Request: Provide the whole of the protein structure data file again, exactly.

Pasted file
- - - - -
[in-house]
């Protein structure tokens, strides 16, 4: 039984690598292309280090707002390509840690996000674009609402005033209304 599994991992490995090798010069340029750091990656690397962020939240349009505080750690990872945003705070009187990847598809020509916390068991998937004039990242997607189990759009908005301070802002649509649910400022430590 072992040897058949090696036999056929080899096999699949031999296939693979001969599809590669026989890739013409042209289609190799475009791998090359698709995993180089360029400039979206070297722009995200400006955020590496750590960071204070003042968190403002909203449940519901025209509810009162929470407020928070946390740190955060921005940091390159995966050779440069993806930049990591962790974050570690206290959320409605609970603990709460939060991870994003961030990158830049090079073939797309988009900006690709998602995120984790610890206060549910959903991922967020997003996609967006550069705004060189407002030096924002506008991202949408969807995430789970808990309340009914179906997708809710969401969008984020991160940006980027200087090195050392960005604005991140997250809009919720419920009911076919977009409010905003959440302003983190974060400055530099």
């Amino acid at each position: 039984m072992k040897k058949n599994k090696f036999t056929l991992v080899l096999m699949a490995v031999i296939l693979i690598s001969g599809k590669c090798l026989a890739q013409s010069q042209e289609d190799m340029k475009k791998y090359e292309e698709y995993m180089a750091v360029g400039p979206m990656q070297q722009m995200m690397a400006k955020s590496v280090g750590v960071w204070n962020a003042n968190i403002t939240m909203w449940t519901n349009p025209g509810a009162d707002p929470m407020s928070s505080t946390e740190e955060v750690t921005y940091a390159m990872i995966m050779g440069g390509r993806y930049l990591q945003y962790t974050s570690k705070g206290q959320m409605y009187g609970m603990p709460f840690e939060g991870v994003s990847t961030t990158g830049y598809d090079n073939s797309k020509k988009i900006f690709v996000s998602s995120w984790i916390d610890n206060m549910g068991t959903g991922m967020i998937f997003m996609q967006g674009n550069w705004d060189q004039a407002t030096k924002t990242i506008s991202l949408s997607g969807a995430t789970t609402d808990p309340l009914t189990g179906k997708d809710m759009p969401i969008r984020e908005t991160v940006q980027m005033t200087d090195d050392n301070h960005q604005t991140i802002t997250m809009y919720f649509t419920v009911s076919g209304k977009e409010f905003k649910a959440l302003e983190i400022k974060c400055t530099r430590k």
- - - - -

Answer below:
[in-house]
């Protein structure tokens, strides 16, 4: 039984690598292309280090707002390509840690996000674009609402005033209304 599994991992490995090798010069340029750091990656690397962020939240349009505080750690990872945003705070009187990847598809020509916390068991998937004039990242997607189990759009908005301070802002649509649910400022430590 072992040897058949090696036999056929080899096999699949031999296939693979001969599809590669026989890739013409042209289609190799475009791998090359698709995993180089360029400039979206070297722009995200400006955020590496750590960071204070003042968190403002909203449940519901025209509810009162929470407020928070946390740190955060921005940091390159995966050779440069993806930049990591962790974050570690206290959320409605609970603990709460939060991870994003961030990158830049090079073939797309988009900006690709998602995120984790610890206060549910959903991922967020997003996609967006550069705004060189407002030096924002506008991202949408969807995430789970808990309340009914179906997708809710969401969008984020991160940006980027200087090195050392960005604005991140997250809009919720419920009911076919977009409010905003959440302003983190974060400055530099």
């Amino acid at each position: 039984m072992k040897k058949n599994k090696f036999t056929l991992v080899l096999m699949a490995v031999i296939l693979i690598s001969g599809k590669c090798l026989a890739q013409s010069q042209e289609d190799m340029k475009k791998y090359e292309e698709y995993m180089a750091v360029g400039p979206m990656q070297q722009m995200m690397a400006k955020s590496v280090g750590v960071w204070n962020a003042n968190i403002t939240m909203w449940t519901n349009p025209g509810a009162d707002p929470m407020s928070s505080t946390e740190e955060v750690t921005y940091a390159m990872i995966m050779g440069g390509r993806y930049l990591q945003y962790t974050s570690k705070g206290q959320m409605y009187g609970m603990p709460f840690e939060g991870v994003s990847t961030t990158g830049y598809d090079n073939s797309k020509k988009i900006f690709v996000s998602s995120w984790i916390d610890n206060m549910g068991t959903g991922m967020i998937f997003m996609q967006g674009n550069w705004d060189q004039a407002t030096k924002t990242i506008s991202l949408s997607g969807a995430t789970t609402d808990p309340l009914t189990g179906k997708d809710m759009p969401i969008r984020e908005t991160v940006q980027m005033t200087d090195d050392n301070h960005q604005t991140i802002t997250m809009y919720f649509t419920v009911s076919g209304k977009e409010f905003k649910a959440l302003e983190i400022k974060c400055t530099r430590k």